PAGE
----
Sum of its ‘Counterpart’ – a superior twin dilemma…

A mix of Orwell, La Carre and Philip K Dick in theme, Counterpart's counter-punch comes from a brilliant J K Simmons...

Howard Silk ( J K Simmons) is a lowly information-shuffler in an anonymous UN governmental building in an oppressive European regime in a world that’s like our own but greyer, hollower and ruled by the kind of remits that would make George Orwell get a paper-cut.  Each day he dons a similar suit, walks the same corridors, sits in the same small cubicle and indulges in only limited and audited formal conversations.  On an evening he visits his comatose wife (Emily (Olivia Williams) in the hospital and then goes home to a cold apartment. Yes, he’d quite like a promotion, but his immediate boss (Harry Lloyd) sees no reason to move him from his twenty-year-plus post. Howard’s life, it seems, is mapped out and mundane forever…

Then one day Howard is summoned to an upper floor by his very nervous boss. There’s another man in the room who seems impossibly familiar and the truth of the hows and whys of his presence are going to impact not just Howard’s day to day life but his understanding of the entire universe. 

If Howard survives the next twenty-four hours, full of doppelgangers, deceit, danger and deadly assassins, he might just deserve that promotion…


Depending on how it follows up and paces itself over the course of its series, there’s already a great chance that Counterpart will end up being of the key genre entries of the year. It’s the sort of project that is exactly the sum of its great parts – a clever idea, interestingly executed, compelling enough to know which questions it needs to answer and which to leave to the imagination, scripted with sharp wit and pacing and populated by actors who know how to deliver without merely showboating.

Created by Justin Marks, with the first two episodes helmed by Norwegian director Morten Tyldum, there’s a distinctly European tone to the look and pacing – despite the fact that a majority of the interior production actually lensed in LA. It feels like the kind of cold war thriller that the BBC would produce if someone upped their budget and the international cast only adds to that benchmark of quality.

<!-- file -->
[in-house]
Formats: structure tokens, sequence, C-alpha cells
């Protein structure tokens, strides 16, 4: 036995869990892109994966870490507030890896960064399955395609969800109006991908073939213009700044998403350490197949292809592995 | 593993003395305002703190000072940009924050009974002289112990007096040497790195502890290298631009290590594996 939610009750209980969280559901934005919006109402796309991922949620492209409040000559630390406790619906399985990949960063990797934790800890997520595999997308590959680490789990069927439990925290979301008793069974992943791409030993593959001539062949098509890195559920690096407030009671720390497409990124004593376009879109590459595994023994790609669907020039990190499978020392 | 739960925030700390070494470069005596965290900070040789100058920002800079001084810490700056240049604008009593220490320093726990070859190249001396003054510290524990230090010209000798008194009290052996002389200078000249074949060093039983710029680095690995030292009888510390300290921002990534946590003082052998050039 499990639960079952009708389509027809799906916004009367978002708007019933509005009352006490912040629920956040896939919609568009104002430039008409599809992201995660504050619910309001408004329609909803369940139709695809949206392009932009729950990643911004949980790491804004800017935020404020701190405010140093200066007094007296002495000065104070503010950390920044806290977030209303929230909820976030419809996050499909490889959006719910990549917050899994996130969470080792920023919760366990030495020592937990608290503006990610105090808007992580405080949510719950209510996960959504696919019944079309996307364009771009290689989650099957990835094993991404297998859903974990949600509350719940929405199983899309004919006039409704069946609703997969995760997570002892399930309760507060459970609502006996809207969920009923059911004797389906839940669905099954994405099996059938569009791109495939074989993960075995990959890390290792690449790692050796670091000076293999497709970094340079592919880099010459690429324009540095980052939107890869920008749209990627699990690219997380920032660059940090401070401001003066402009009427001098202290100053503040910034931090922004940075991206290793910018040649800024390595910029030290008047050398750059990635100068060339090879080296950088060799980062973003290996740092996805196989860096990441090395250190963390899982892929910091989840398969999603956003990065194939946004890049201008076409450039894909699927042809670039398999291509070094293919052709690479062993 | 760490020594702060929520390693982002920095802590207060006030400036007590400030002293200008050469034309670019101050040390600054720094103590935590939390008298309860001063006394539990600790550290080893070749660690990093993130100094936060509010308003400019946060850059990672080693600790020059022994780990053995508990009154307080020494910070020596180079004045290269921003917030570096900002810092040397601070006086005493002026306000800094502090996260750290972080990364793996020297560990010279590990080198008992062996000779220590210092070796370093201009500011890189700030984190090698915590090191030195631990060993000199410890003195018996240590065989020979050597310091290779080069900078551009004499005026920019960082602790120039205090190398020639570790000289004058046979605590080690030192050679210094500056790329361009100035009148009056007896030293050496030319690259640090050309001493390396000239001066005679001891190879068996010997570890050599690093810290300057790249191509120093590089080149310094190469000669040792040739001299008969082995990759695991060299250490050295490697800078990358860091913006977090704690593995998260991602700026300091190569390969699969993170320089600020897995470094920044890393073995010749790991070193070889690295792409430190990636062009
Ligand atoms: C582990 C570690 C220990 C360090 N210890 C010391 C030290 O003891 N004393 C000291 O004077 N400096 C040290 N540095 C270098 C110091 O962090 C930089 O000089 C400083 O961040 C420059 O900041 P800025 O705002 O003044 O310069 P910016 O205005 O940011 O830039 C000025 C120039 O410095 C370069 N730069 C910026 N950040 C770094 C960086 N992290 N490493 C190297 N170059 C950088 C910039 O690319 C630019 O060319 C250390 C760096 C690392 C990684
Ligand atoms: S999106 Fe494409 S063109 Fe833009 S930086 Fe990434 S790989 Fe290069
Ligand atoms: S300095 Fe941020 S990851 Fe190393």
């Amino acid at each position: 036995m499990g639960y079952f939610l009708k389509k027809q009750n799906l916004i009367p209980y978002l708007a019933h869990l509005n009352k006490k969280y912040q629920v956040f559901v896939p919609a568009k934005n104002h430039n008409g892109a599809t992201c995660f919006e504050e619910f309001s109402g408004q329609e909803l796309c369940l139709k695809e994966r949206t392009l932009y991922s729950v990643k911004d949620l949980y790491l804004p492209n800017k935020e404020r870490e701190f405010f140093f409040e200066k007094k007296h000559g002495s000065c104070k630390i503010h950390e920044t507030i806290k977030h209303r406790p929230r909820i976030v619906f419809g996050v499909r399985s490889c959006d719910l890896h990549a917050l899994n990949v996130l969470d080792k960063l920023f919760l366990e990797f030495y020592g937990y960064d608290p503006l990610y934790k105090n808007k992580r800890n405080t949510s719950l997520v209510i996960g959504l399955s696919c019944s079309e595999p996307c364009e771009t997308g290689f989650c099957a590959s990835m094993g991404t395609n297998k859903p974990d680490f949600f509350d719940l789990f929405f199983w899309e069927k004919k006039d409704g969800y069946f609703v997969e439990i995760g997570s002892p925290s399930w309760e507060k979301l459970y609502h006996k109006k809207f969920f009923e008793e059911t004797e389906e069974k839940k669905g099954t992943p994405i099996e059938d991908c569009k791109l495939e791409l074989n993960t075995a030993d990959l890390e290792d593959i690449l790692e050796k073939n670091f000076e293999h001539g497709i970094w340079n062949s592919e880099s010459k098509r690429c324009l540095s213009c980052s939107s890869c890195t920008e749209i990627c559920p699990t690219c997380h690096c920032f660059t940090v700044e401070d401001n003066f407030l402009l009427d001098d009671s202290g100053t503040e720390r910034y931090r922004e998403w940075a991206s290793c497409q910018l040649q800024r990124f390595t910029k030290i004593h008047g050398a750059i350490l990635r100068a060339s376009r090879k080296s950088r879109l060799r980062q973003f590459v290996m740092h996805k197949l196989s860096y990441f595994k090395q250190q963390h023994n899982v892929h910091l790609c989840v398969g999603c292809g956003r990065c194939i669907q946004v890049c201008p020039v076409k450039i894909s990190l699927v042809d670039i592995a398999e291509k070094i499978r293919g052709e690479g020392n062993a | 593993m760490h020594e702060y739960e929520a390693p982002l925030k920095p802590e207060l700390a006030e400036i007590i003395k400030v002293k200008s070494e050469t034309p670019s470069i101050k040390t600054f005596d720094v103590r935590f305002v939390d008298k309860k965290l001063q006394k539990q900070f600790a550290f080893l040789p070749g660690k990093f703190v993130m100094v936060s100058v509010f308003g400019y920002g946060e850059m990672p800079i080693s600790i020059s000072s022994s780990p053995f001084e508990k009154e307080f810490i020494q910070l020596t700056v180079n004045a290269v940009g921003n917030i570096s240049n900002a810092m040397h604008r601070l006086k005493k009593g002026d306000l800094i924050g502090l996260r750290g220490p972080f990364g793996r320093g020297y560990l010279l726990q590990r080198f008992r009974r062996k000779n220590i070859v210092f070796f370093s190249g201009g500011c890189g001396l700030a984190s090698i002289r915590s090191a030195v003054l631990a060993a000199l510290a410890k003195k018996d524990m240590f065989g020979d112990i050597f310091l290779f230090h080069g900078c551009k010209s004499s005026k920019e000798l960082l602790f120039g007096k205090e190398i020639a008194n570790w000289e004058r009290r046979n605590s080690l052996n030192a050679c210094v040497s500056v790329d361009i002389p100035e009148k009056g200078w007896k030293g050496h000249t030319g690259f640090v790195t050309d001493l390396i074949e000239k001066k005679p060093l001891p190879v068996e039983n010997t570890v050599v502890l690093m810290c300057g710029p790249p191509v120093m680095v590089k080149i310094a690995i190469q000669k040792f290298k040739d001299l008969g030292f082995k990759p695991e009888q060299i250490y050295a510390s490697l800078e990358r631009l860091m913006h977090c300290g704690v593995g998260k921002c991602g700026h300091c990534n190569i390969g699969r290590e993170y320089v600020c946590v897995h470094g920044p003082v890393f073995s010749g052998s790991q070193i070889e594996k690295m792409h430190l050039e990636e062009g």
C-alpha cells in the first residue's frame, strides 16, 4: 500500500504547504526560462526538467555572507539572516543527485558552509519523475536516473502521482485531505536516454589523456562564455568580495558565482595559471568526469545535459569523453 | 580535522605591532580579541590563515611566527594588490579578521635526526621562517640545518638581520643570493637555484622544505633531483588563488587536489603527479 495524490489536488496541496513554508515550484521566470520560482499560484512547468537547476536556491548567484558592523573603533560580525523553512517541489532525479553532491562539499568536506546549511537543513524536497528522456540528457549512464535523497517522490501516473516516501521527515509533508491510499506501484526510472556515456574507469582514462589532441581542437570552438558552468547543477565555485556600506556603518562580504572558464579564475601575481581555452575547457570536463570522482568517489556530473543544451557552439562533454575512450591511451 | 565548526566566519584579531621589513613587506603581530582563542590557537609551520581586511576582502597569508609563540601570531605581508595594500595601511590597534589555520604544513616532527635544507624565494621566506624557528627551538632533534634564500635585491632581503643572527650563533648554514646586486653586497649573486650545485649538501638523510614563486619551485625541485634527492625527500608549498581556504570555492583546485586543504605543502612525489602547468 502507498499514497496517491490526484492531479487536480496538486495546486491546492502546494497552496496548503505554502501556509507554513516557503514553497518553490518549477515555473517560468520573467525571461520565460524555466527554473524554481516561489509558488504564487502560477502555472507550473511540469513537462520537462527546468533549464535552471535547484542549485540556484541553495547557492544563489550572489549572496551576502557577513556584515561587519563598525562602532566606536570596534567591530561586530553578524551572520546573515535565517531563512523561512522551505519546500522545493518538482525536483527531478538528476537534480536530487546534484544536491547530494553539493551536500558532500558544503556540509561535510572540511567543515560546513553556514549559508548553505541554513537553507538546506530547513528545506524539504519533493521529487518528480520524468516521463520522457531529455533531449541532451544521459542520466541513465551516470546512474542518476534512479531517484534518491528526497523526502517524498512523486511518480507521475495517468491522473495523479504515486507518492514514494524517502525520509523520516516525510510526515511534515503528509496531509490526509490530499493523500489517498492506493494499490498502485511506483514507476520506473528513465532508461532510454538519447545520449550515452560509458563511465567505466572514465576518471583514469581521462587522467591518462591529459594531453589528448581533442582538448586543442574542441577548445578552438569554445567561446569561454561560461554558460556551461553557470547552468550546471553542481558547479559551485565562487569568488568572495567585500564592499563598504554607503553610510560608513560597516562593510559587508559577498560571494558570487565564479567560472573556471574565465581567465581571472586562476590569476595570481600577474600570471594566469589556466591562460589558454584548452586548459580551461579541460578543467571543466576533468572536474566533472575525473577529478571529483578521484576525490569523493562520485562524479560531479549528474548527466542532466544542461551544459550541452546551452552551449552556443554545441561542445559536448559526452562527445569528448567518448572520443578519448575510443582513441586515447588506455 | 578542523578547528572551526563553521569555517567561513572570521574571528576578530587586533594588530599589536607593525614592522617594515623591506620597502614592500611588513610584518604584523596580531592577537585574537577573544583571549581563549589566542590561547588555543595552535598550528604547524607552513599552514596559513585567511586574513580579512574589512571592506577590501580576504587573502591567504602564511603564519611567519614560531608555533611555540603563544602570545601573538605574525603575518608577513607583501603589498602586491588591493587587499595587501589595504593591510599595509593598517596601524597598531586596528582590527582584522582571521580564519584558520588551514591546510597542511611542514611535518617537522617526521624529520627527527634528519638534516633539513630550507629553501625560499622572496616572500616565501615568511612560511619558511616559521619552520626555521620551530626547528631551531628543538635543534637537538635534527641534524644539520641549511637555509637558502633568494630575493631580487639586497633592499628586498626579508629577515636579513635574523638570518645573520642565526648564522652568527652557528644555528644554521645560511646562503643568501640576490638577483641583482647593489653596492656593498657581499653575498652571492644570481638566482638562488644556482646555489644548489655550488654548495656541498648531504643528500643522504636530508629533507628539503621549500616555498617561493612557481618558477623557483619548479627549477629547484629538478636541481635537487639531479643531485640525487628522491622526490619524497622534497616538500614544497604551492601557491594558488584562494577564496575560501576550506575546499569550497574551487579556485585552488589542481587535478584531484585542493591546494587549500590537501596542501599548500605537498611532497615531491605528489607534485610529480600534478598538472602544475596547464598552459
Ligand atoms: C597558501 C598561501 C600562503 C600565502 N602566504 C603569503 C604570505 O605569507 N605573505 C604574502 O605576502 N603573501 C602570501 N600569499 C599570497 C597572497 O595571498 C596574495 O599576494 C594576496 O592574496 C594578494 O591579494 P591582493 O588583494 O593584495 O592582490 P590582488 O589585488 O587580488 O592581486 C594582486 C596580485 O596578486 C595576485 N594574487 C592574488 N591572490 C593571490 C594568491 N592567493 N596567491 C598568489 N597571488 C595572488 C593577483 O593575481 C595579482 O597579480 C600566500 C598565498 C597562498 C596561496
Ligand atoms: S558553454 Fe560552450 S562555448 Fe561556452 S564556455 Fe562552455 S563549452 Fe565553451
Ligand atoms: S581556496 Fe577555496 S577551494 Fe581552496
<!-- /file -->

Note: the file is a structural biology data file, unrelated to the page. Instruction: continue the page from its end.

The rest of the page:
Its beating heart is the always excellent J K Simmons, an actor whose career encompasses everything from an Oscar-winning supporting role in Whiplash, appearances in both the Marvel and DC universes (as J Jonah Jameson and Commissioner Gordon respectively), a myriad of other impressive big-screen character roles  through to his familiar presence on Farmers Insurance commercials across the US. That being said, Counterpart gives him even greater room than usual to flex his muscles in two key roles. Through a combination of dialogue, gait, eye movement and the most subtle changes of mannerisms, Simmons gives us two versions of the same man that instantly make us aware that they are the same person and yet two entirely diverging collections of experience. It may take cinematic sleight of hand to put both Harolds in the same place, but its Simmons who sells every scene that requires it.

Though the first episode sees Olivia Williams’ role largely confined to a bed and feeding tube, her role and importance to proceedings become more active during later episodes. There are several other significant, familiar faces in the ensemble. Harry Lloyd, as insipid boss Peter Quayle, has appeared in the likes of Doctor Who, Wolf Hall, The Theory of Everything and Manhattan. Banshee fans will recognise Ulrich Thomsen as Aldridge, the Director of Counterintelligence in a role that Thomsen took when Michael Nyqvist had to pull out because of a scheduling conflict. Jamie Bamber is well known for his role in Battlestar Galactica and the UK’s Law & Order. Stephen Rea and Richard Schiff also appear in later episodes.

This is old-school meets new-school, echoing the days of Tinker, Tailor, Soldier, Spy with a distinctly modern twist. One wonders if a modern audience has been programmed to want a faster-pace than the pilot initially delivers, but thankfully, it ignores such doubts and accepts its task of world(s)-building. Those sticking with it will have both wordplay and gunplay before the first end-credits roll.  A perfectly-pitched first episode will likely have that audience yearning for more, though there’s no binge-option for the Starz-based  production. The show has already got a two-season commitment (each with ten episodes), so expect the mysteries and bigger picture to unfold at a sedate but still enthralling pace.

An excellent, almost pitch-perfect addition to the tv schedule of the discerning spy and/or sf genre fan…

Counterpart‘ begins on the US’s Starz platform on 21st January. No UK date has been confirmed as yet. 

'Counterpart' - tv review
'Counterpart' - tv review
  • Story
  • Acting
  • Pacing
  • Potential